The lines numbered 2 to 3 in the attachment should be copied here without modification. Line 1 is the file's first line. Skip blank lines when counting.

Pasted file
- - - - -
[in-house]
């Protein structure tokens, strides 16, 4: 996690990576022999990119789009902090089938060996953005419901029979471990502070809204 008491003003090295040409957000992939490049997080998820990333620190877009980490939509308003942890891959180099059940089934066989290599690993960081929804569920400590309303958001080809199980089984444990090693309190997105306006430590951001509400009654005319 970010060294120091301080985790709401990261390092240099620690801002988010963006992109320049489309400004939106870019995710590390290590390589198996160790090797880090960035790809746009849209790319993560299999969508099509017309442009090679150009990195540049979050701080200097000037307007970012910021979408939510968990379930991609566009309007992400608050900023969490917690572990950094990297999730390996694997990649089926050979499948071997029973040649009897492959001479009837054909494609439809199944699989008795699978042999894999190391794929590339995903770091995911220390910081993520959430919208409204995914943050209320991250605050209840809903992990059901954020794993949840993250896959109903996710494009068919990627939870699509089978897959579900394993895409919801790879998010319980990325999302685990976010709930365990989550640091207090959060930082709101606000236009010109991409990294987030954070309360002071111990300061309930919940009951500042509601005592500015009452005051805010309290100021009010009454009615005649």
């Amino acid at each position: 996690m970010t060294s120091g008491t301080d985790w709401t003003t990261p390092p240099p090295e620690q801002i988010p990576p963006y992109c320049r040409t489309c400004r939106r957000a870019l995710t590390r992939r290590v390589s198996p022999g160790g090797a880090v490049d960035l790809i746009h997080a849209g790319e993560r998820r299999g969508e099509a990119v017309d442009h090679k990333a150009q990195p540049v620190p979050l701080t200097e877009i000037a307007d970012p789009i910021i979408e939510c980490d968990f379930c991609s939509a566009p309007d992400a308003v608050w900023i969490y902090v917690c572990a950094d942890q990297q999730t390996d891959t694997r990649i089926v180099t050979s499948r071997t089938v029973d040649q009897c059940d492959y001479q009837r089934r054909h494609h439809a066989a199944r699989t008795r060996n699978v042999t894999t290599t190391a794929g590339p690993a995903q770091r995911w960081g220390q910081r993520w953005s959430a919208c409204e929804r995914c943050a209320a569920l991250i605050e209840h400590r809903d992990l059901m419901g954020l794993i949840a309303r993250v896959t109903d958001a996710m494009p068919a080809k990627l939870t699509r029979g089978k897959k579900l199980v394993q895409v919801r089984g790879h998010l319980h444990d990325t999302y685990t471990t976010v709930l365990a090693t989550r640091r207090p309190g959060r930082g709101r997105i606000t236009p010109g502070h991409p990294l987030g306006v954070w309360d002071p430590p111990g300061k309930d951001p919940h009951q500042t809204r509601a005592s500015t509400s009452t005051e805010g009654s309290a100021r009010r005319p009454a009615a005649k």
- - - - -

């Protein structure tokens, strides 16, 4: 996690990576022999990119789009902090089938060996953005419901029979471990502070809204 008491003003090295040409957000992939490049997080998820990333620190877009980490939509308003942890891959180099059940089934066989290599690993960081929804569920400590309303958001080809199980089984444990090693309190997105306006430590951001509400009654005319 970010060294120091301080985790709401990261390092240099620690801002988010963006992109320049489309400004939106870019995710590390290590390589198996160790090797880090960035790809746009849209790319993560299999969508099509017309442009090679150009990195540049979050701080200097000037307007970012910021979408939510968990379930991609566009309007992400608050900023969490917690572990950094990297999730390996694997990649089926050979499948071997029973040649009897492959001479009837054909494609439809199944699989008795699978042999894999190391794929590339995903770091995911220390910081993520959430919208409204995914943050209320991250605050209840809903992990059901954020794993949840993250896959109903996710494009068919990627939870699509089978897959579900394993895409919801790879998010319980990325999302685990976010709930365990989550640091207090959060930082709101606000236009010109991409990294987030954070309360002071111990300061309930919940009951500042509601005592500015009452005051805010309290100021009010009454009615005649």
């Amino acid at each position: 996690m970010t060294s120091g008491t301080d985790w709401t003003t990261p390092p240099p090295e620690q801002i988010p990576p963006y992109c320049r040409t489309c400004r939106r957000a870019l995710t590390r992939r290590v390589s198996p022999g160790g090797a880090v490049d960035l790809i746009h997080a849209g790319e993560r998820r299999g969508e099509a990119v017309d442009h090679k990333a150009q990195p540049v620190p979050l701080t200097e877009i000037a307007d970012p789009i910021i979408e939510c980490d968990f379930c991609s939509a566009p309007d992400a308003v608050w900023i969490y902090v917690c572990a950094d942890q990297q999730t390996d891959t694997r990649i089926v180099t050979s499948r071997t089938v029973d040649q009897c059940d492959y001479q009837r089934r054909h494609h439809a066989a199944r699989t008795r060996n699978v042999t894999t290599t190391a794929g590339p690993a995903q770091r995911w960081g220390q910081r993520w953005s959430a919208c409204e929804r995914c943050a209320a569920l991250i605050e209840h400590r809903d992990l059901m419901g954020l794993i949840a309303r993250v896959t109903d958001a996710m494009p068919a080809k990627l939870t699509r029979g089978k897959k579900l199980v394993q895409v919801r089984g790879h998010l319980h444990d990325t999302y685990t471990t976010v709930l365990a090693t989550r640091r207090p309190g959060r930082g709101r997105i606000t236009p010109g502070h991409p990294l987030g306006v954070w309360d002071p430590p111990g300061k309930d951001p919940h009951q500042t809204r509601a005592s500015t509400s009452t005051e805010g009654s309290a100021r009010r005319p009454a009615a005649k």